Close Encounters of the Third Kind depicts the events of Roy Neary, an electrical lineman, who experiences an irresistible impulse to visit an isolated area that he receives in a vision after an encounter with UFOs. In planning our 52in52 itinerary, I should have visited Wyoming before Montana (Alien Abduction: Incident in Lake County, 1998) to have remained loyal to J. Allen Hynek’s classification of close encounters with aliens. In ufology, the 3rd kind of encounter is defined when an animated creature is present while the 4th kind is an event in which a human is abducted as the McPhersons were in Week 12.
THE PSYCHIATRY OF CLOSE ENCOUNTERS OF THE THIRD KIND (1977)
Two iconic monsters that represent our culture’s fear of the unknown are the Zombie and Alien Beast. While zombies relate to Mood Disorders (but we’ll have to wait 2 weeks for The Crazies), this week’s film highlights aliens and their role in reviewing Bipolar and Related Disorders.
We are first introduced to Roy Neary and his family around the dinner table during a discussion of their planning a family event. Roy’s insistence on seeing Pinocchio is characterized by irritability and verbally abusive language. While we aren’t provided a recent history that allows us to determine if his behavior is a change from previous functioning, the events that will unfold will frame this early scene as a prodrome to bipolar illness.
Following a close encounter with UFOs (rule-out perceptual disturbance) while in his truck, Roy’s behavior becomes erratic, and results in significant impairment in interpersonal (his wife and children leave him) and occupational (he is fired from his job) functioning. Initially, he becomes obsessed with a vision he receives. His belief that he must visit an isolated area in the wilderness to see something spectacular becomes fixed. His grandiose delusion is initially mood-incongruent when he experiences a major depressive episode culminating in his crying inconsolably in the shower. Thereafter, Roy switches to the opposite pole and manifests grandiosity, a decreased need for sleep, pressured speech, and an increase in goal-directed activity in constructing an 8-foot replica of Devil’s Tower in his living room (the precipitant for his wife leaving him).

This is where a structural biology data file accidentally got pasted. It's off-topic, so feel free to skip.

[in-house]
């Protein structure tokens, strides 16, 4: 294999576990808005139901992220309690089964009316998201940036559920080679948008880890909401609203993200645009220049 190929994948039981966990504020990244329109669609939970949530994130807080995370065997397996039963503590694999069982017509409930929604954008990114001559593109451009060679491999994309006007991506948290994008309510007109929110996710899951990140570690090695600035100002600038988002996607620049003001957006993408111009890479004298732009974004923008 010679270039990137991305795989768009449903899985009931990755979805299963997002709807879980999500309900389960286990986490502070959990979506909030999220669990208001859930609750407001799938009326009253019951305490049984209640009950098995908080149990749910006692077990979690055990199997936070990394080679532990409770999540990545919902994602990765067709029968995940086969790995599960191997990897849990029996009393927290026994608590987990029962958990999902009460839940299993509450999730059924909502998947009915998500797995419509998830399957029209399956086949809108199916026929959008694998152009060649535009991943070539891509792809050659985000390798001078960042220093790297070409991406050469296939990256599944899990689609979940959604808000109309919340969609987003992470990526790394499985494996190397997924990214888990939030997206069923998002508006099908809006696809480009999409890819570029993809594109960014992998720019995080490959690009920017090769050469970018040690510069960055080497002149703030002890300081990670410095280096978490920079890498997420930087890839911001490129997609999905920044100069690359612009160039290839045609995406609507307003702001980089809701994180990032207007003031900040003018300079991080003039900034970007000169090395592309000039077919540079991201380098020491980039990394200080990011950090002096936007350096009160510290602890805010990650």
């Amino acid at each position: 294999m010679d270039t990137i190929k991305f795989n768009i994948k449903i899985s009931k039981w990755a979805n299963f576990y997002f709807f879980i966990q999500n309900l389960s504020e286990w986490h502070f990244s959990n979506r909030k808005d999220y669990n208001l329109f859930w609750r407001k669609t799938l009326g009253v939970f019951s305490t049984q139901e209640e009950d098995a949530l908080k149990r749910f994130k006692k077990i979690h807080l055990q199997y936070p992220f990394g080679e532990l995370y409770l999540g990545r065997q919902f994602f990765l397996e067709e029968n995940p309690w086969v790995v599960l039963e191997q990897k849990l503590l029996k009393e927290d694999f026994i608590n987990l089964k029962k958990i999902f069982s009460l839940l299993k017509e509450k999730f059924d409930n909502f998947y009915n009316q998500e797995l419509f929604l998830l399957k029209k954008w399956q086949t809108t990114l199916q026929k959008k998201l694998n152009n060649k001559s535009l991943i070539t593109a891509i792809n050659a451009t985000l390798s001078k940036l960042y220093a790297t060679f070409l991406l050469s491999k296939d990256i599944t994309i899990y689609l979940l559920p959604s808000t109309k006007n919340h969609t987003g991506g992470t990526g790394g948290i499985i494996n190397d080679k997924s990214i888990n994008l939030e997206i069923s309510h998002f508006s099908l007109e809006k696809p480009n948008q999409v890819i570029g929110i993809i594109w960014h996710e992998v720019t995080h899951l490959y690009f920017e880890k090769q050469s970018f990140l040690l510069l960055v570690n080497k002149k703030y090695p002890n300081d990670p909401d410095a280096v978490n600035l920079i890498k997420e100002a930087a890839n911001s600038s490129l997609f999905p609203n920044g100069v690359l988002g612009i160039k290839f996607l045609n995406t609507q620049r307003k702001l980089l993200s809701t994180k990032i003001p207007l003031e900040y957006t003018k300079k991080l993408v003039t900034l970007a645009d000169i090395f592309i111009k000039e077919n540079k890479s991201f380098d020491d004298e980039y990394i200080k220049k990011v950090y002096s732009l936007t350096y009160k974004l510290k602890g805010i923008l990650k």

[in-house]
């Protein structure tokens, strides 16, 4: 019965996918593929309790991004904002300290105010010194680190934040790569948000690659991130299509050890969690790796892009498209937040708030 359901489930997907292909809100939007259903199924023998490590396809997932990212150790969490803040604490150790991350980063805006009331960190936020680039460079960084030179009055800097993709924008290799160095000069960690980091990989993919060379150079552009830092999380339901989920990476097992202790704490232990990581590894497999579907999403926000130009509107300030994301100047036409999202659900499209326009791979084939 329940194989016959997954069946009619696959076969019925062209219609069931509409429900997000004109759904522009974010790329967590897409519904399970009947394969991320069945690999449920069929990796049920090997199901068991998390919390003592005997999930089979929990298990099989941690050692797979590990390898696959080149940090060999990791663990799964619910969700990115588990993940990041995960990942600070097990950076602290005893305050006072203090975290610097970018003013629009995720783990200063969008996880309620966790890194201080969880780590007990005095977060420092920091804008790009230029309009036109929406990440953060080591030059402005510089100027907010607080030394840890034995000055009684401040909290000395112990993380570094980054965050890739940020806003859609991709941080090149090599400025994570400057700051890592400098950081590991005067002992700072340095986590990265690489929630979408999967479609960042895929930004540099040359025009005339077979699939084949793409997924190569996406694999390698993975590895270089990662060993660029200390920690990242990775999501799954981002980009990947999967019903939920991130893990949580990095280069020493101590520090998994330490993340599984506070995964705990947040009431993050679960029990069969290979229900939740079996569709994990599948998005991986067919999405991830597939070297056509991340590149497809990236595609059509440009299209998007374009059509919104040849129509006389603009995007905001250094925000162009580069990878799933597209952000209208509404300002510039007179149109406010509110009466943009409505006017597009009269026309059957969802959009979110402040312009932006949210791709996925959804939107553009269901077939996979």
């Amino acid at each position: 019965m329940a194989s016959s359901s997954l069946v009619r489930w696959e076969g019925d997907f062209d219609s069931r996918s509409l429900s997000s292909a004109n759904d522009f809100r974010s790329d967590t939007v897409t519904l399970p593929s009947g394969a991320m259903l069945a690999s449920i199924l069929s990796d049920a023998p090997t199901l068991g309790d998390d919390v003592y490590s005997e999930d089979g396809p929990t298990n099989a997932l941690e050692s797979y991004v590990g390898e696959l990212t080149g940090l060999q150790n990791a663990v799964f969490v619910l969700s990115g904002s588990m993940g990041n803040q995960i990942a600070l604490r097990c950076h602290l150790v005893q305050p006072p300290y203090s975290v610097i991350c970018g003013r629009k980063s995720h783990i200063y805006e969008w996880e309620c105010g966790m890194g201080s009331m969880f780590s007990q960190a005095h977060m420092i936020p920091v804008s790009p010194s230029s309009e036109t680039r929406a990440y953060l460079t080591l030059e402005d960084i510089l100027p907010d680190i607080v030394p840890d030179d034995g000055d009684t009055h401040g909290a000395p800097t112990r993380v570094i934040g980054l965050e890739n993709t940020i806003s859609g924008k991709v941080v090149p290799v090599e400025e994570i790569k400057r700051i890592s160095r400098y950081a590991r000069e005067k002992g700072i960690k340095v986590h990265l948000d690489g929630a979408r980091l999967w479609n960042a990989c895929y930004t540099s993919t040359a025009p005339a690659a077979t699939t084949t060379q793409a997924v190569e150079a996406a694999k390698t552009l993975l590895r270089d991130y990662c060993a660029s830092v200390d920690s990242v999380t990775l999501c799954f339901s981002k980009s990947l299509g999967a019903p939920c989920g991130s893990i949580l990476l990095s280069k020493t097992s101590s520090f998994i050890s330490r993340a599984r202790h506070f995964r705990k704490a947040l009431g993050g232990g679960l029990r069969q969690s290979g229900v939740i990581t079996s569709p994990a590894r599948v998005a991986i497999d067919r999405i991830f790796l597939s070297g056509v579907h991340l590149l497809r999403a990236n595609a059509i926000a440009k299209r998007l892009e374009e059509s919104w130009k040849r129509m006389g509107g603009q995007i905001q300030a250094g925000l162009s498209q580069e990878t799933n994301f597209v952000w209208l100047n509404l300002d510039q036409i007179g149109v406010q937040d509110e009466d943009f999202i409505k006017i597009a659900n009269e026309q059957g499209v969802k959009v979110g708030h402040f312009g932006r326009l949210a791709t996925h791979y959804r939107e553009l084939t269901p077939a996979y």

It is unclear to the audience if the people Roy meets who confirm his reality are themselves products of his own mind. When such is the case in film, it’s interesting to uncover aspects of the movie that are physically impossible, therefore supporting the notion that only in one’s mind can the events be explained.
Type I error: Supporting a diagnosis of Bipolar Disorder
Type I error (interestingly called error of the first kind) is the conclusion that a supposed effect exists when in fact it doesn’t. In the climactic scene at the end of the movie, the alien mothership flies over Devil’s Tower. We see the ship’s shadow creeping along the ground despite the fact that there’s no light source above the ship. Similarly, when the brightly lit alien mothership passes directly over Devil’s Tower, the rock formation remains dark despite having the leviathan light source directly above.
Type II error (almost): Supporting a diagnosis of Bipolar Disorder
Type II error (interestingly called error of the second kind) is the conclusion that something does not exist when in fact it does. For example, Roy’s joining the aliens is critical in realizing that his behavior is significantly impacted by his delusions. Despite this, Spielberg has expressed that if he were to make the movie over again, he would delete this scene. Additionally, Spielberg intended to cut the entire manic (garden) episode from the Special Edition despite it arguably being the most defining scene in the movie.
Last week’s movie: Carnival of Souls (1962)
Next week’s movie: Badlands (1973)